In 2012, the pastors' fellowship was formed and established with the help of CBM. And more than providing us with prayers and encouragement, CBM helped to give us an identity. The formation of a united Christian presence in Garissa made us visible. It was only after the fellowship was formed that the government approached us and engaged.
As a registered body we were taken seriously and the government and NGOs began to reach out to us to participate in peace meetings and training on coexistence and living together. 
We learned that these Muslim leaders were more persecuted than we were from the terrorist groups. We would have meetings together and they would be threatened because the extremists didn’t want Shaykhs sitting with women or talking with Christians. We could listen more to their fears and we could speak out together. 

CBM seemed to know what we needed even before we did. I remember the gatherings that the Canadian Baptist team led in 2014 at the Catholic Church on Muslim and Christian dialogue. This was a new idea and something many of our churches and pastors were afraid of. CBM opened a door for us to see how we could be doing this as Jesus followers. This was so valuable.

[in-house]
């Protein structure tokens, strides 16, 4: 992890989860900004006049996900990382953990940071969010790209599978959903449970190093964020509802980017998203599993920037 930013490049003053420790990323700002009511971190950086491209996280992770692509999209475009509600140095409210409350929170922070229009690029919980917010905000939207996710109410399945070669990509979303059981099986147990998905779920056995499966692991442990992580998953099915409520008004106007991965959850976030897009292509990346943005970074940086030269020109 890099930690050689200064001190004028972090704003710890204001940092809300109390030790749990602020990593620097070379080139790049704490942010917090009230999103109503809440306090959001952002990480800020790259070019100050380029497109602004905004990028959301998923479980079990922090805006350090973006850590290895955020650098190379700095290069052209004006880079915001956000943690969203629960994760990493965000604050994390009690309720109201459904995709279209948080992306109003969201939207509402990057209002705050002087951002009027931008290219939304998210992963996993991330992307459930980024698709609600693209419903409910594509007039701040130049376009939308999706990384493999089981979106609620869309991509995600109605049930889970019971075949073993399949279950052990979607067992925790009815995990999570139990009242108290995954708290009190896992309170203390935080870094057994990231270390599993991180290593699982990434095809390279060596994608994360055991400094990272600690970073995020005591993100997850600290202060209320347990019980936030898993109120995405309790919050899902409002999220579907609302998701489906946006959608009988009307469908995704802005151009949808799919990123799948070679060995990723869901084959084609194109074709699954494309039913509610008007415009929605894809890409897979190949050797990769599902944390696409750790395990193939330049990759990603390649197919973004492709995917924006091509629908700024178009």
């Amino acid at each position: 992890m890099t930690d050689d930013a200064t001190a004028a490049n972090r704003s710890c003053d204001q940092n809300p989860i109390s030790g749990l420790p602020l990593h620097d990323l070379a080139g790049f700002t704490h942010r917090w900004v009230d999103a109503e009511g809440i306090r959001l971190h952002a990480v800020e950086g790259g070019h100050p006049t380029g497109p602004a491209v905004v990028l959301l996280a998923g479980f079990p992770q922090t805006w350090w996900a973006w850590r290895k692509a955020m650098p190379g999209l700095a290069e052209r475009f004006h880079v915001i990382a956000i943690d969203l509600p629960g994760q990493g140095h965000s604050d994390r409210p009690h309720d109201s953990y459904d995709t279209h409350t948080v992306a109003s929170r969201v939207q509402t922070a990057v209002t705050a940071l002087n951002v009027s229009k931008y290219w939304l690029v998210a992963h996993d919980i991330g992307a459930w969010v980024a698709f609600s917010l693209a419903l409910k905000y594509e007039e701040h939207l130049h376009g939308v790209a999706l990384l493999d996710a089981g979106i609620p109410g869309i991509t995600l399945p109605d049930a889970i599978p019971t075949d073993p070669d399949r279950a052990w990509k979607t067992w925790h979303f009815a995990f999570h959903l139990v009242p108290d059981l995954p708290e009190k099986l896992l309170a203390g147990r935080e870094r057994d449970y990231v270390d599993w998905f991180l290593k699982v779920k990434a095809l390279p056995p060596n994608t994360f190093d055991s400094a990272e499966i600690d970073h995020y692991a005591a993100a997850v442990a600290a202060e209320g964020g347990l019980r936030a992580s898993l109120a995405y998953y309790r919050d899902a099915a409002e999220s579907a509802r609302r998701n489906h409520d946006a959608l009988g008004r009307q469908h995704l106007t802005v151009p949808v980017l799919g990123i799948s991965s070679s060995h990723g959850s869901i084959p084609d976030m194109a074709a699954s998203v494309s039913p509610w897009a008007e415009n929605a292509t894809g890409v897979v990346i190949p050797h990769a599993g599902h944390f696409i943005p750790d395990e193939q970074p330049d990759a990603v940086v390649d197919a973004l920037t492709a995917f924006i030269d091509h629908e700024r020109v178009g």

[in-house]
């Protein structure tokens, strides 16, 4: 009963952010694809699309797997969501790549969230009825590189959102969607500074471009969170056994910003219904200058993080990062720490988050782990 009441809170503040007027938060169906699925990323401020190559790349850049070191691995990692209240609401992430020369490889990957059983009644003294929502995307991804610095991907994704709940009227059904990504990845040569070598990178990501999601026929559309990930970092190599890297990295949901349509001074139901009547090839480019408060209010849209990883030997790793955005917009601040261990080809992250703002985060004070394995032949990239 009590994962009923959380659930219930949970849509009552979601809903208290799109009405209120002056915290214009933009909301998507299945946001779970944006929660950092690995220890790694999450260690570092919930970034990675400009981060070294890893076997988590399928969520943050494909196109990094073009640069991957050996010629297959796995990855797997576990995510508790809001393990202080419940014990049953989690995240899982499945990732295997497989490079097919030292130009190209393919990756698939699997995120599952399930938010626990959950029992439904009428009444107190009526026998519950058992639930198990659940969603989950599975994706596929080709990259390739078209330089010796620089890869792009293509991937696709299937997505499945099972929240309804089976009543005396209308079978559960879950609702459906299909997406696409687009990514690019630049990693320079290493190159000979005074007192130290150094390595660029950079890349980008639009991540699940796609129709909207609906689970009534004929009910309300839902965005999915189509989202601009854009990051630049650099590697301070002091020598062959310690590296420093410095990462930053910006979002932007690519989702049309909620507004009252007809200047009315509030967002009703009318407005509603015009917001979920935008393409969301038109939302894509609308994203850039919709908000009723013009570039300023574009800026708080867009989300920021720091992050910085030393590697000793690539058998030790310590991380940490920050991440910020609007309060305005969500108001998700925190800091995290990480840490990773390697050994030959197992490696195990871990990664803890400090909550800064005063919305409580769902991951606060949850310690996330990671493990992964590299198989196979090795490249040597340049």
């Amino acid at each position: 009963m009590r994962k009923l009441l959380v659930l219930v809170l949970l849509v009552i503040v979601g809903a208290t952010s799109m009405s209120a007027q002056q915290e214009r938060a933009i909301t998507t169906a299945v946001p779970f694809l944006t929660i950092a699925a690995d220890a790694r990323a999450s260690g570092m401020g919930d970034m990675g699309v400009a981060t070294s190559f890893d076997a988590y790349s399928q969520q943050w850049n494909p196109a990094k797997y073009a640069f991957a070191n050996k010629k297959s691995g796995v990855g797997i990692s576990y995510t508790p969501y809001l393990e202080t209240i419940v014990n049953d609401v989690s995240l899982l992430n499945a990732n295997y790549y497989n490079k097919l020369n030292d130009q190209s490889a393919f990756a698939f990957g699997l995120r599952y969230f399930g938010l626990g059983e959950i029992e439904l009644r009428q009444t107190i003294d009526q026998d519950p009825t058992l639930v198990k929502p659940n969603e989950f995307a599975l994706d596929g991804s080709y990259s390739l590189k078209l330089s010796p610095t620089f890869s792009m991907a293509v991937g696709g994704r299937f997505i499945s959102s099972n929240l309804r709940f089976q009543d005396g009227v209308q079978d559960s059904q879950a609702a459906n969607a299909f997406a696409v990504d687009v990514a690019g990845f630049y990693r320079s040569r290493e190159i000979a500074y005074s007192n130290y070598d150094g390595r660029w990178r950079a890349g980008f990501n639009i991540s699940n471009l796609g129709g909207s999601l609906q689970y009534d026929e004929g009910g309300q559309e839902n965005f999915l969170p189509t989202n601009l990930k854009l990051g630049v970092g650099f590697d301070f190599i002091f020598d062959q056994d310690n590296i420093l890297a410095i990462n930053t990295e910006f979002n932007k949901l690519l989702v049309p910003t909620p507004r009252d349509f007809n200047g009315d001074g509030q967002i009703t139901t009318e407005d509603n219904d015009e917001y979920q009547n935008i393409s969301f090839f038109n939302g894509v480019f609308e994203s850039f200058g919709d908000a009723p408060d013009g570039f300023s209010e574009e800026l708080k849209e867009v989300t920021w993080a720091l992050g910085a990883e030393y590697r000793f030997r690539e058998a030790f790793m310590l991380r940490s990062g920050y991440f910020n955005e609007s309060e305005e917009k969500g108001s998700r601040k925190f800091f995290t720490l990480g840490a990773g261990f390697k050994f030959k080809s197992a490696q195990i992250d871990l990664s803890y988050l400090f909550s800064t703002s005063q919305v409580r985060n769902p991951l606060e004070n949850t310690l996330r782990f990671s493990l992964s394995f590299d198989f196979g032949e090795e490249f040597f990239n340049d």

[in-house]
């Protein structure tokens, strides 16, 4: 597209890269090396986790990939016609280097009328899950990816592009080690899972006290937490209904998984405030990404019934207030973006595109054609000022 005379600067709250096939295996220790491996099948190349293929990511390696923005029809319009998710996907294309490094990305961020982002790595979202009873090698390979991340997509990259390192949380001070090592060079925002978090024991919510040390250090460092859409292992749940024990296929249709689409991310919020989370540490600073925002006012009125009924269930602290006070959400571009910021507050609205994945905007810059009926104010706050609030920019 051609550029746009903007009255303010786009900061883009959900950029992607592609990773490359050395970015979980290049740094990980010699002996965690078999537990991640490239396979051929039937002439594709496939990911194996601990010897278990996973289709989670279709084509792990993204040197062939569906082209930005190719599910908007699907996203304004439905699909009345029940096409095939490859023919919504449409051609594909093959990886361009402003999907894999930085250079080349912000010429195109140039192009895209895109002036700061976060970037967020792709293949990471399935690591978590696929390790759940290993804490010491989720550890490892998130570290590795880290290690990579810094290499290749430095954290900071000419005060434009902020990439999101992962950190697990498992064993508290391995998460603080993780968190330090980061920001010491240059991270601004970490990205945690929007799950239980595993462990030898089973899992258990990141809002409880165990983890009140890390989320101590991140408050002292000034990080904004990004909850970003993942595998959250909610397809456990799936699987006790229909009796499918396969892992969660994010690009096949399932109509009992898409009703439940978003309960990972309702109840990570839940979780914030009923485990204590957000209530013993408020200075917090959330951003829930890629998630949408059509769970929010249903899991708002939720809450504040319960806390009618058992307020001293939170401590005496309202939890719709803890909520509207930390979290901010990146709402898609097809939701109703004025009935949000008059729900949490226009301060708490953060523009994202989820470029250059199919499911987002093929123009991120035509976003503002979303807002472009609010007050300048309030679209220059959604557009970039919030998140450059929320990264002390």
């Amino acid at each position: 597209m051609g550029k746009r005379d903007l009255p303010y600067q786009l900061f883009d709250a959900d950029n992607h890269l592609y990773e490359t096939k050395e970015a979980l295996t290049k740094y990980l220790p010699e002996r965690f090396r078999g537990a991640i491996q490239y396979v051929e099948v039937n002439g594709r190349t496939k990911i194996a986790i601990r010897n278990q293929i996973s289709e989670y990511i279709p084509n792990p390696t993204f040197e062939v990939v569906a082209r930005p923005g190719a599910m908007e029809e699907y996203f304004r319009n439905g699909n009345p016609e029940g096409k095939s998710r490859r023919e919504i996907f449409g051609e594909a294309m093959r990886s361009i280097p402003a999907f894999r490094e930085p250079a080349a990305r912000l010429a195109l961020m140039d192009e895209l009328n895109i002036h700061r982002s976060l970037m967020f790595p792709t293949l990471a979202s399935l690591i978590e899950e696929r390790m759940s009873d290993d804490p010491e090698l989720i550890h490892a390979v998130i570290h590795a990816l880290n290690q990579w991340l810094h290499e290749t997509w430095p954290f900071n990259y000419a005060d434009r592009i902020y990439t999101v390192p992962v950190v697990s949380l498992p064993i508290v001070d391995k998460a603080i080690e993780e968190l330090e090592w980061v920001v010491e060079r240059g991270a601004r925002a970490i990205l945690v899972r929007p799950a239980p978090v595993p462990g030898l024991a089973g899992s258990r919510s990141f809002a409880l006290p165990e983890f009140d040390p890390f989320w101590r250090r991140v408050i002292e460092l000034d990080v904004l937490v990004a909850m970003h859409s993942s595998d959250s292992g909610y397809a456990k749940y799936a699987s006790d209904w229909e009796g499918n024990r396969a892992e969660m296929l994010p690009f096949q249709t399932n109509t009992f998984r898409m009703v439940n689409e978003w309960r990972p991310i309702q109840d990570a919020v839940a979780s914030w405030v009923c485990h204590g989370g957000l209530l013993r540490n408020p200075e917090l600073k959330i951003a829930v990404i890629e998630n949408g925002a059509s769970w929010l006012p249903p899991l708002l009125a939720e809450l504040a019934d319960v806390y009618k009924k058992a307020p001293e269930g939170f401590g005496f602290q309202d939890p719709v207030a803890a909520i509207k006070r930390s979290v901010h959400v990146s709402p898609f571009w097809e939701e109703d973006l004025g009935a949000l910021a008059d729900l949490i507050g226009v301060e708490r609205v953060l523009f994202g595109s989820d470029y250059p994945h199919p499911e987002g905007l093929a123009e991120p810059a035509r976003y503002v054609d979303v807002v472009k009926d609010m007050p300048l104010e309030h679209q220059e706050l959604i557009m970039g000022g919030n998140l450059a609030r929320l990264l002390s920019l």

And before that, in 2012, CBM brought us training on talking to the media and promoting peace in times of conflict and from that training we held our first press conference. 
And the training we were given on counseling and trauma healing was something else we needed. You gave us what we needed as we needed it.

I can say that the activities with CBM was the greatest step forward for the churches of Garissa... we are using the things that we were given and we see the fruit from it."
* * *
"It has been a true honour and privilege for CBM to walk with you and all of your churches. The way that you, and your congregations, are practicing hospitality and demonstrating the inclusive love of Jesus is truly inspiring.